rolled on to a sled and brought into the barn for better food and shelter. Earnest Reynolds would bring in new baby calves to keep them from freezing, and Amanda would bottle-feed them. Earnest continued to develop the land, breaking out the sod with a mule-drawn turning plow — “land full of prairie dogs and rattlesnakes.” When oil activity began in the area of Gray County, Phebe leased land to F. Wilcox Oil and Gas Co., an independent company out of Oklahoma, and Wilcox held the lease for fifty years. The first oil well in Gray County was on the Wilcox No. 1 Worley-Reynolds well in Section 62, Block 3, I&GN Survey.

Completed On January 31, 1925, the well was completed at 3,000 feet and produced 100 barrels of oil in the first 24-hour test. It settled to be a 60-barrel producer before it was capped in 1980. Wilcox built a refinery, which ceased operations in the 1940s, on the ranch. Phebe was milking a cow when she was told that the first oil well in Gray County had “blown in” on her land. The family story goes that she threw down her bucket and exclaimed, “I’ll never milk another damn cow!” However, she continued selling milk, cream and butter for years, using the money to improve the orchard and herd of cattle.

Henry Reynolds, son of Earnest and Amanda, was washing dishes after school in a Pampa cafe when oil men rushed in yelling, “We’ve got it! It’s a well.” Amanda was cooking for the oil field hands and Earnest was hauling water to the oil field for those who worked on~ the site.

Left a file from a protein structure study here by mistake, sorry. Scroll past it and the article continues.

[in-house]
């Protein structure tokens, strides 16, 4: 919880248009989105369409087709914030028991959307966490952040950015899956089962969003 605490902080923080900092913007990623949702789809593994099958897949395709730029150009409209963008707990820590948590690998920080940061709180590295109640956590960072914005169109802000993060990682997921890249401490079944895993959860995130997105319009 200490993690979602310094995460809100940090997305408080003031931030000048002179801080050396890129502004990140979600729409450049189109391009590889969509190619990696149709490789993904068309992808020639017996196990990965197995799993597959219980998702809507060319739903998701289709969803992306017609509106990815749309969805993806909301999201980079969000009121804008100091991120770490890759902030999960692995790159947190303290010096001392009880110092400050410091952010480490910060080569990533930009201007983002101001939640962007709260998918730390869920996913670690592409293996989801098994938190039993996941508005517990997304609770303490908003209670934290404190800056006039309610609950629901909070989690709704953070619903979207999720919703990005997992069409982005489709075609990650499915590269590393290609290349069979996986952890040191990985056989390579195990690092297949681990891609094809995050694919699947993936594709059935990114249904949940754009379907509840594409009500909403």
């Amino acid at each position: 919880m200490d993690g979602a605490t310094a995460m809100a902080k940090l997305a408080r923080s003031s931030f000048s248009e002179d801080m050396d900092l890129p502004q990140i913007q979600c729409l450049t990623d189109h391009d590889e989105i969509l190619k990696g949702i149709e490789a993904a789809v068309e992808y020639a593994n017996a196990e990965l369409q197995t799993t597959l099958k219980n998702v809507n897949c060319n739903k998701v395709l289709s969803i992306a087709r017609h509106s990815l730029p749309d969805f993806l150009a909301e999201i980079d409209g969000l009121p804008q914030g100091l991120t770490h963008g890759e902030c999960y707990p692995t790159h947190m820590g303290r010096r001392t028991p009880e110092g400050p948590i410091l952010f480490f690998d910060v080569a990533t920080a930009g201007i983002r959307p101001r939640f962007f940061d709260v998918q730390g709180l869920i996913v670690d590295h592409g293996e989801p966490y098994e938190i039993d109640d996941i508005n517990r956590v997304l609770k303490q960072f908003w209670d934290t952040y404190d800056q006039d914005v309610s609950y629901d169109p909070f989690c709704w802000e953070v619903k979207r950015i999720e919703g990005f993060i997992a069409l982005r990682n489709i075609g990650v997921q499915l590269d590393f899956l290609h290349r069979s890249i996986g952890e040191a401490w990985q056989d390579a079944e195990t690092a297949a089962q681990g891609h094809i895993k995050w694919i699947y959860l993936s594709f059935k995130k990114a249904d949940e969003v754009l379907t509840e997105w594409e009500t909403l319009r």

After Phebe was injured in a car accident, she realized the need for another hospital in Pampa. With Dr. J. C. McKean, she helped to finance the Worley Hospital that opened in 1931 at West Francis. Her name was over the door of private room number ten which she personally furnished. Also in 1931, the Combs-Worley Building at 120 West Kingsmill was completed to house the Combs-Worley ranch and oil interests and Pampa professions and businesses. Albert Combs and Phebe Worley wanted to “put back part of what the earth yielded in the shape of Pampa’s tallest and largest structure.~’ Frank Moore “Buster” Carter is the great grandson of Phebe Worley and the grandson of Inez Carter. As the major stockholder in the First State Bank Of Miami, he started a branch of the bank at Pampa in April 1998.

The entrance to First State Bank – Pampa Branch is on the Kingsmill Avenue side of the Combs-Worley Building. Over the entrance to the building on the Russell Street side are two dis- tinctive cattle brands, the Rafter T-Bar for Combs and the 0-40 for Worley. In- side are some display cases on the south side of the corridor. One of these shows pictures of Phebe Worley and Albert Combs picture of the Combs-Worley Building ca 1930-31; Combs-Worley ranch house in the l930s; saddle used by Albert Combs on many cattle trails; and dress, hat and shoes worn by Phebe Jackson Worley, who was born in 1857 and died in 1937.

(From the story of Earnest and Amanda Reynolds in Gray County Heritage FOCUS, Summer 1992, p. 13, and other sources.)

Over 200 Articles, written by Eloise Lane, were published in the Pampa News. These articles may be accessed by clicking on each section below. A list of articles will be revealed that are linked to a page containing the text of the article.